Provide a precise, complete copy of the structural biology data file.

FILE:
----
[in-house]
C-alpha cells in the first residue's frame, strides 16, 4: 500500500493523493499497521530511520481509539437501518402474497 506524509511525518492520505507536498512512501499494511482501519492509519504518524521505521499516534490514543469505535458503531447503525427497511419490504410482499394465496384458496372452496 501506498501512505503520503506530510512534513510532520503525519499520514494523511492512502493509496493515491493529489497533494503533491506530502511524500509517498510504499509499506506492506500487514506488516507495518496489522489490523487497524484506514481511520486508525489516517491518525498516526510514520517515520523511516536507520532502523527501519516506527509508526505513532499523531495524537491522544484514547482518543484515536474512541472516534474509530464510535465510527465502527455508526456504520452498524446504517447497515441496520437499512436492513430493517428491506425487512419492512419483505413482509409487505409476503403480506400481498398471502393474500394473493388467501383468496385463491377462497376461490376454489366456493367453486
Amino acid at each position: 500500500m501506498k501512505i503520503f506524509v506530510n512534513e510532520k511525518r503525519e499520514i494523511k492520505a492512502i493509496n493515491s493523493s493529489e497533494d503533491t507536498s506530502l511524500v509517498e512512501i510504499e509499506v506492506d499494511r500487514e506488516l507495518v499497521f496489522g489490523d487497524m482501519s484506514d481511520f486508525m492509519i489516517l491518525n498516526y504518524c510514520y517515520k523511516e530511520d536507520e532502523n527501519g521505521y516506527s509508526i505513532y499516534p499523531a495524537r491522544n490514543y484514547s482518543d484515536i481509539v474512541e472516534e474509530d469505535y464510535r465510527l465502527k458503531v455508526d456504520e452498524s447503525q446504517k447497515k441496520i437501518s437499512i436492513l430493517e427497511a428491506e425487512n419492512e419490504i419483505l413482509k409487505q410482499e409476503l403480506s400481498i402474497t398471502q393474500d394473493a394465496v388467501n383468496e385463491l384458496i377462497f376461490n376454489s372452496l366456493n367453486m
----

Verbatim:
[in-house]
C-alpha cells in the first residue's frame, strides 16, 4: 500500500493523493499497521530511520481509539437501518402474497 506524509511525518492520505507536498512512501499494511482501519492509519504518524521505521499516534490514543469505535458503531447503525427497511419490504410482499394465496384458496372452496 501506498501512505503520503506530510512534513510532520503525519499520514494523511492512502493509496493515491493529489497533494503533491506530502511524500509517498510504499509499506506492506500487514506488516507495518496489522489490523487497524484506514481511520486508525489516517491518525498516526510514520517515520523511516536507520532502523527501519516506527509508526505513532499523531495524537491522544484514547482518543484515536474512541472516534474509530464510535465510527465502527455508526456504520452498524446504517447497515441496520437499512436492513430493517428491506425487512419492512419483505413482509409487505409476503403480506400481498398471502393474500394473493388467501383468496385463491377462497376461490376454489366456493367453486
Amino acid at each position: 500500500m501506498k501512505i503520503f506524509v506530510n512534513e510532520k511525518r503525519e499520514i494523511k492520505a492512502i493509496n493515491s493523493s493529489e497533494d503533491t507536498s506530502l511524500v509517498e512512501i510504499e509499506v506492506d499494511r500487514e506488516l507495518v499497521f496489522g489490523d487497524m482501519s484506514d481511520f486508525m492509519i489516517l491518525n498516526y504518524c510514520y517515520k523511516e530511520d536507520e532502523n527501519g521505521y516506527s509508526i505513532y499516534p499523531a495524537r491522544n490514543y484514547s482518543d484515536i481509539v474512541e472516534e474509530d469505535y464510535r465510527l465502527k458503531v455508526d456504520e452498524s447503525q446504517k447497515k441496520i437501518s437499512i436492513l430493517e427497511a428491506e425487512n419492512e419490504i419483505l413482509k409487505q410482499e409476503l403480506s400481498i402474497t398471502q393474500d394473493a394465496v388467501n383468496e385463491l384458496i377462497f376461490n376454489s372452496l366456493n367453486m